No pain, no gain was a very prevalent attitude when I began coaching in the late Sixties, surprisingly it continues to persist today in certain circles. I have never been able to figure out the appeal of this approach. Proper training in the weight room or on the field demands that the athlete be pushed to test their limits at various times in training. Some workouts are very difficult and other workouts will almost seem easy. This ebb and flow of hard efforts interspersed with easier efforts is essential allow for proper adaptation. The no pain, no gain approach is a direct outgrowth of the fact that historically Strength & Conditioning was a field driven by football. It was the football strength & conditioning coach who set the tempo for the programs because they were often the head strength coach. The mastodon mentality that pervaded football in the fifties and the sixties served to reinforce the no pain, no gain approach. In those days players were not allowed to take their helmets off during practice and not allowed to drink during practice. The more it hurt, the more pain the better. The whole goal was to make the players tough, so without pain there was no gain! So they thought.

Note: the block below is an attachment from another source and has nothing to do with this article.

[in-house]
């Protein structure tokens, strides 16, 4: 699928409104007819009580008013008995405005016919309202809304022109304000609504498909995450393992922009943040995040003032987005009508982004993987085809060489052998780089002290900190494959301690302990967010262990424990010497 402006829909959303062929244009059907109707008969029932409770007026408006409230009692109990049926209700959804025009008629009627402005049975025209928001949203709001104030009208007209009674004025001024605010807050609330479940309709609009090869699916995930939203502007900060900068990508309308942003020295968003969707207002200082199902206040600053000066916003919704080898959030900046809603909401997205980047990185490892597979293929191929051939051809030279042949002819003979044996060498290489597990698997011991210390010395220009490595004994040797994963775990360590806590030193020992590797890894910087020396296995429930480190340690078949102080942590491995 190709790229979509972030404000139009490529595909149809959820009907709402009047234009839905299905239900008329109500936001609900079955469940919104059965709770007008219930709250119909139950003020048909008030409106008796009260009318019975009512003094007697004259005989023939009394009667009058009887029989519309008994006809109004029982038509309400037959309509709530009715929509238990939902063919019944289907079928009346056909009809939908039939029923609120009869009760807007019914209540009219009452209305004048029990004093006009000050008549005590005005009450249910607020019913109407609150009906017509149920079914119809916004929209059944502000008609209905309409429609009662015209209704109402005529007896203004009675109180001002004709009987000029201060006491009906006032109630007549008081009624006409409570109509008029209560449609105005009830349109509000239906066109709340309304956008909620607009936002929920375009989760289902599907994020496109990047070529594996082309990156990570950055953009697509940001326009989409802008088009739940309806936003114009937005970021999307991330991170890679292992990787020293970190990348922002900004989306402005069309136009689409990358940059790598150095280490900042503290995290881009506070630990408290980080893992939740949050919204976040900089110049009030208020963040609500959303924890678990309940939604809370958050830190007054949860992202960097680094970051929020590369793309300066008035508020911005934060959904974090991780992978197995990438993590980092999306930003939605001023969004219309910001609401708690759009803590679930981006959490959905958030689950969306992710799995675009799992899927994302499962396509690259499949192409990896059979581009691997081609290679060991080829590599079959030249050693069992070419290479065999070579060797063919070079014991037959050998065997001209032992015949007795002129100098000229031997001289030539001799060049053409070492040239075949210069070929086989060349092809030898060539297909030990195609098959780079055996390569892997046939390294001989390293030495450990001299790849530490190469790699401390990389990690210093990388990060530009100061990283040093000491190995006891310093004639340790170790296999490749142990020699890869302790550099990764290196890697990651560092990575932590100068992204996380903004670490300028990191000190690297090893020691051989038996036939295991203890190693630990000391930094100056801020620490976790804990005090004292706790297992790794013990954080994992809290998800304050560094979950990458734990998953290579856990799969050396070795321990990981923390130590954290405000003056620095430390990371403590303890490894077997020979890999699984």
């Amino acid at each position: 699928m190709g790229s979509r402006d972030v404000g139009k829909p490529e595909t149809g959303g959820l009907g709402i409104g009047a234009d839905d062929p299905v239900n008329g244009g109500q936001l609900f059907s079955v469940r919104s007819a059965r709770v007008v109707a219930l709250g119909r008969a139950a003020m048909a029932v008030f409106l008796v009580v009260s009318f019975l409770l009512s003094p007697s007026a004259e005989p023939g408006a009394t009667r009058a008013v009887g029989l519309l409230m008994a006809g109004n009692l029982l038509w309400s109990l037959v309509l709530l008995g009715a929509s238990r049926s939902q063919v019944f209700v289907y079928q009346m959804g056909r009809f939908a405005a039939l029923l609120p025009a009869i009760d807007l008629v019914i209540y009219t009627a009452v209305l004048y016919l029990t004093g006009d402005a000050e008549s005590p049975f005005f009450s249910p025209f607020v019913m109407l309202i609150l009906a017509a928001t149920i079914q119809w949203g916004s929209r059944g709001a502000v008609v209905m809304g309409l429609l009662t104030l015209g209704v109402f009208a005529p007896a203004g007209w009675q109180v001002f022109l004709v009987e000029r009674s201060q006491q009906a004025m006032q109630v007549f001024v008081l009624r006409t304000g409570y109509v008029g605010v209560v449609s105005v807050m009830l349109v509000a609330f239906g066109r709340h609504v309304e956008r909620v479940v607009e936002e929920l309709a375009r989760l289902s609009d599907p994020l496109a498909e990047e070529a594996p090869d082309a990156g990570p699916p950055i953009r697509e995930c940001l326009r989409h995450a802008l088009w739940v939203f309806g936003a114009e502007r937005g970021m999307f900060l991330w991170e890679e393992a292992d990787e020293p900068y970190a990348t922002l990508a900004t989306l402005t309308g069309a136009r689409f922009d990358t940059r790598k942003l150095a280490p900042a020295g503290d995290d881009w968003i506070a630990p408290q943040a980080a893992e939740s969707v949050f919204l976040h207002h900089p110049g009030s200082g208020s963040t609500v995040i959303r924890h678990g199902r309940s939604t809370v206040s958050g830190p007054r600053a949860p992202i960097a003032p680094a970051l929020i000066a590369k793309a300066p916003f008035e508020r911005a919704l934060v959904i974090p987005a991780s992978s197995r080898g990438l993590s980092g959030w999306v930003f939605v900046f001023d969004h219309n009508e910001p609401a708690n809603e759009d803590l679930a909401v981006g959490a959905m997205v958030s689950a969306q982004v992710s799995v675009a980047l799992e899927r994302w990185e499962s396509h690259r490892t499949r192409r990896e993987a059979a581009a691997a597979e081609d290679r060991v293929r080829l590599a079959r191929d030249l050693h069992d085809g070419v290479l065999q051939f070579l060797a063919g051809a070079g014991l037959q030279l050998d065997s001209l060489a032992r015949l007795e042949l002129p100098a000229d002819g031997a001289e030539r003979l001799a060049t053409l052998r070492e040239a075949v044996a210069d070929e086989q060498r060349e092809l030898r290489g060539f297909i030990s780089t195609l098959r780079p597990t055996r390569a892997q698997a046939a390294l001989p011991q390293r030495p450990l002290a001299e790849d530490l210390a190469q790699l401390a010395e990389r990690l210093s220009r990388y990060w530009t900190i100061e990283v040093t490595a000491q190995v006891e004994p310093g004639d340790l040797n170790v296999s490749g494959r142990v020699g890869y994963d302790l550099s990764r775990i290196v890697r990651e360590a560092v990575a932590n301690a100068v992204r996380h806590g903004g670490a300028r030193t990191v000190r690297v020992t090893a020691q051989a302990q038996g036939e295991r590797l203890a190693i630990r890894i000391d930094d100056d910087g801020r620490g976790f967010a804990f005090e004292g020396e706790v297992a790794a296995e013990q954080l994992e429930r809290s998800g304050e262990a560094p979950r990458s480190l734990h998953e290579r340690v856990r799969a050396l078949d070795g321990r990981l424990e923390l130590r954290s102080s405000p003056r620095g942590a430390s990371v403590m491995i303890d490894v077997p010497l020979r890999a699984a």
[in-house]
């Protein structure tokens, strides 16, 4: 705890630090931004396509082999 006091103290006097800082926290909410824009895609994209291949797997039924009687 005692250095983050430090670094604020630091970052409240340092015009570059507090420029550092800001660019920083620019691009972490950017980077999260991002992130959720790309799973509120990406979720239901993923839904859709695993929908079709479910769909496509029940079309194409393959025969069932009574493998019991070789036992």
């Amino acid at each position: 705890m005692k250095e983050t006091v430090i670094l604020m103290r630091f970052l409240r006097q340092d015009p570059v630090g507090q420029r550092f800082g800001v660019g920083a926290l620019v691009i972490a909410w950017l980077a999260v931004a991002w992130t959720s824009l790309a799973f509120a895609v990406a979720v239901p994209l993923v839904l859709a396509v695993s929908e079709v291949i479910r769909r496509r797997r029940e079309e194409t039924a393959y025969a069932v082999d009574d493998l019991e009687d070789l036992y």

I know this approach does not work; it makes you tired but not better. It is totally Darwinian only the strong survive, and no one thrives. I do not know about you, but I want my players ready on game day. That should be the goal of training.To achieve that, the training load and intensity must vary. A thoroughly conditioned athlete who is supremely confident in his or her physical preparation will be mentally and physically tough. Physically and psychologically an athlete can only go to the well so many times before it will begin to deplete their reserves both physically and psychologically. There is no doubt in my mind that a good sport coach or a strength and conditioning coach can get athletes to train and perform beyond levels that the athletes ever thought possible. To achieve this does not mean you have to inflict pain. Pushing the envelope is uncomfortable. Athletes in training learn over time to get comfortable with a certain level of discomfort through gradual adaptation to stress. Train your athletes to thrive in the competitive arena by training intelligently.